Lots Of Stuff About Modules

Barry Clasper (barry@clasper.ca)
Last Update
2023-04-18 12:08:15
This summary article aggregates a great deal of material on the use of modules in square dance choreography. Modules provide a powerful mechanism for creating and presenting square dance choreography and they are a tool that all callers need to be familiar with. This article provides a brief overview of what modules are, an introduction to the terminology involved, and pointers to many other sources of information.
Introduction To Modules (click to view)
What Are Modules?

A module is a pre-written series of calls that performs some known transformation of the square. Perhaps the most familiar example is a singing call figure, which transforms a Static Square (SS) where everyone is at their original home position with their partner to Static Square where each man is at home with his original corner. Modules also can be used to achieve more granular changes in the square, for example: chaining the ladies, moving from one formation to another, changing sequence, etc.

A module will start from a specific square situation (Formation, Arrangement, Sequence, Relationship – FASR) and end in another specific square situation (FASR). The starting and ending FASRs may be the same or different, but the essential point is they are known ahead of time. In practice, most modules are designed around a few particular FASRs, which are described below. Some of the names given to these familiar FASRs have changed over time. In the titles below, the most current terminology is given first with its common abbreviation, but older terms for the same FASR are listed after it so that you can interpret documents written before the current terminology came into use.

Static Square (SS) / Zero Square (ZS)
All dancers standing in their home positions. Commonly SS means standing in their original home positions (as they squared up), but ZS can also be used for square that has been rotated, for example by a bucket stir module.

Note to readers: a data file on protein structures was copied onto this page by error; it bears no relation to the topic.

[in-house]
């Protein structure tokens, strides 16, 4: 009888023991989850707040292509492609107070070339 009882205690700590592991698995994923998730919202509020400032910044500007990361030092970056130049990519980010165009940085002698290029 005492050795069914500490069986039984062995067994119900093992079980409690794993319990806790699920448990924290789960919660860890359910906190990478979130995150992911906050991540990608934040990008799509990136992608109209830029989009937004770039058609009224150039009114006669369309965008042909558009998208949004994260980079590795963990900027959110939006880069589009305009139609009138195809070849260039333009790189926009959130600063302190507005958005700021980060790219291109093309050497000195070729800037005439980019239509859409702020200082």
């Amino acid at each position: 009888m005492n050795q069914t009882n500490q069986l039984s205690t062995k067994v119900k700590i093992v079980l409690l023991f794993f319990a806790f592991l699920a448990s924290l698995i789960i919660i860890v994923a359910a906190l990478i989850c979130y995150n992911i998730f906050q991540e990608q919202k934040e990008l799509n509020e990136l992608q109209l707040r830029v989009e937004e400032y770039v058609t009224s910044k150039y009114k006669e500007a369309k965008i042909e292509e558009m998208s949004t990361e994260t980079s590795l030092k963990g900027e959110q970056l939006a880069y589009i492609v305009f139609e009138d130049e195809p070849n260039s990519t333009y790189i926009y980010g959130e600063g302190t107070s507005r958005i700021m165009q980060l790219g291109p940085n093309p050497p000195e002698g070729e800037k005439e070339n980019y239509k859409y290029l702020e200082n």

Corner Box (CB) / Zero Box (ZB) / Box 1-4
This FASR is the 8-chain formation obtained by having Heads (or Sides) Square Thru 4 from a Static Square (SS). You will often see the function of such a module indicated with something like “SS to CB”.
Right-Hand Lady Box (RLB) / Across The Street Box
This is the 8-chain formation obtained by having Heads/Sides Square Thru 2 from SS.
Partner Line (PL) / Zero Line (ZL) / 1P2P
This FASR is facing lines of 4, normal arrangement, all with original partner, in sequence. It’s what you get from a SS when you have Heads/Sides Lead Right, Circle to a Line.
Types Of Modules

Modules are categorized according the nature of the transformation they apply to the square.

Conversion Modules
Conversion Modules transform the square from one FASR to another. They come in several flavors:
Getins move the square from its current FASR to the FASR required to start a particular module. Most common are Getins that do SS to CB or SS to PL transformations.
A Getout moves the square from its current FASR to a resolved square. Commonly they start from CB or PL FASRs.
CB to PL
Converts a Corner Box to a Partner Line
PL to CB
Converts a Partner Line to a Corner Box
Rotates the formation, typically 90 degrees. For example, from facing lines, Pass Thru, Bend the Line (note: this particular example also reverses the sequence).
Inverts the centers and ends. For example, from a CB created from SS by Heads Square Thru 4: Star Thru, Pass Thru, Bend The Line, Star Thru creates another CB but the Heads are now on the outside and the Sides in the center. This particular example also rotates the square, so this module is often termed an “Invert and Rotate”.
A Zero is a module that returns the square to the same FASR it started with. As with Conversion modules, Zeros come in several types:
Geographic Zeros
Returns each dancer to the exact footprints they started in.
True Zeros
Returns the square to the same FASR, although dancers may not be in the same exact footprints. For example, from Ocean Waves, All 8 Circulate Twice results in the same FASR, but all dancers are on the other side of the formation from where they started.
Fractional Zeros
A module that becomes a zero after multiple repetitions. A module that becomes a zero after being executed twice is termed a “Half Zero”. A “One Third Zero” must be executed three times, a “Quarter Zero” 4 times, etc.
Technical Zeros
Are zeros only when certain conditions are met (for example, boys and girls must be in the same sequence state – both in, or both out).